Summary: If I give my opinion, do I establish a formal doctor-patient relationship that could perhaps come back to haunt me?
Dr. Mirvis is the Editor-in-Chief of this journal and a
Professor of Radiology, Diagnostic Imaging Department, University of
Maryland School of Medicine, Baltimore, MD.
Two months ago I
received a call from a young professional in another state who had a
variety of symptoms persisting a year after a motor vehicle collision.
She was experiencing a great deal of back pain and had undergone a total
spine magnetic resonance imaging (MRI) exam that was interpreted as
normal. She came across my name in association with imaging spinal
trauma and asked me to review her study to determine if I believed the
MRI was indeed negative. She sounded like a very reasonable and
well-spoken person with a real problem. I was in a quandary as to how to
proceed. Should I kindly refuse her request, as I am not her physician?
If I give my opinion, do I establish a formal doctor-patient
relationship that could perhaps come back to haunt me?1 Should I just review the case and offer my opinion?
month ago a former resident and friend called me at home to ask me to
review a computed tomography (CT) scan of a trauma victim at an outside
hospital. The patient had sustained a severe head injury in a vehicular
collision and was in a coma. A CT scan of the head showed significant
brainstem damage. The patient’s spouse was consulted by the hospital
physicians regarding discontinuation of life support given what they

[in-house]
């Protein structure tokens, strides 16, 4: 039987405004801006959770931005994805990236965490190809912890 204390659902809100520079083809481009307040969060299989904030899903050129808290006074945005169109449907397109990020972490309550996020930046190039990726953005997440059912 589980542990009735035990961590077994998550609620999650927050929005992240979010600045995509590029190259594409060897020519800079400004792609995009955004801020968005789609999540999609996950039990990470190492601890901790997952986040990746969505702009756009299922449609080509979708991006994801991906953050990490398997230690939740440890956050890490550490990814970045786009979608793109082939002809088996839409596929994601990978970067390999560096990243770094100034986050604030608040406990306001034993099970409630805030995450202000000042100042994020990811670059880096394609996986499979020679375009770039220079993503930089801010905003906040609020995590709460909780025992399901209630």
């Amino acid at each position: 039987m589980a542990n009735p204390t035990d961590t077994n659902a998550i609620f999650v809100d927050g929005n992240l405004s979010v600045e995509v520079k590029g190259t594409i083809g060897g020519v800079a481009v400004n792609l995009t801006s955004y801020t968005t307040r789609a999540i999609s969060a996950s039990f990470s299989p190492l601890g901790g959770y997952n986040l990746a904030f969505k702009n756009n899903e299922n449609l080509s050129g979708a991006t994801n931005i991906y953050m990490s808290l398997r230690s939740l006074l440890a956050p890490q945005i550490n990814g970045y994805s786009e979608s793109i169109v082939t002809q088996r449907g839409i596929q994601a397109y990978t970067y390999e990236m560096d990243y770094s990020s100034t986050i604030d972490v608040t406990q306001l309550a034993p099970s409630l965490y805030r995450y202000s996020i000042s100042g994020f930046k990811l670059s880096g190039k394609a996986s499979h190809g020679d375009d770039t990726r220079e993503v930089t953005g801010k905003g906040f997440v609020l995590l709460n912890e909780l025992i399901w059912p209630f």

believed was a hopeless prognosis. This radiologist, now in practice for
a few years, was asked by the spouse, a friend, for advice on this
excruciatingly difficult decision. I was consulted to support or perhaps
oppose his opinion concerning the prognostic implications of the CT,
having had a great deal of experience evaluating such injuries.
weeks ago my wife’s aunt, a lovely person, was hospitalized with a
saddle pulmonary embolism. That diagnosis was established and treated
without any involvement on my part, except for a hospital visit as
family and quite a fan of hers. Despite feeling lousy and appropriately
concerned over her condition, she was upbeat, laughing at my stupid
jokes, and being her usual charming self. That evening after our visit
she was transferred to a rehabilitation facility. The next morning she
called our home terribly upset and crying. The first reason was that due
to her fibromyalgia, she had severe pain in her arm when a blood
pressure cuff was used. This was attempted multiple times in one hour,
but she could not cooperate. When a staff physician saw her she was
crying over this situation. He asked if she was unhappy being in the
facility and she not surprisingly said, “I’d rather be at home.” So
antidepressants were prescribed. This was the other cause for her to be
upset. My wife, her niece, called the facility asking about this and was
promptly given over to the physician, rather than the nurse she
expected. Apparently, you can only get to speak to the doctor when you
don’t want to.
She explained her aunt’s problems with
fibromyalgia, but was not getting very far. She then, as I expected,
asked me to speak to the physician. I explained that this was the
happiest lady I had ever known and had been joking with us last evening.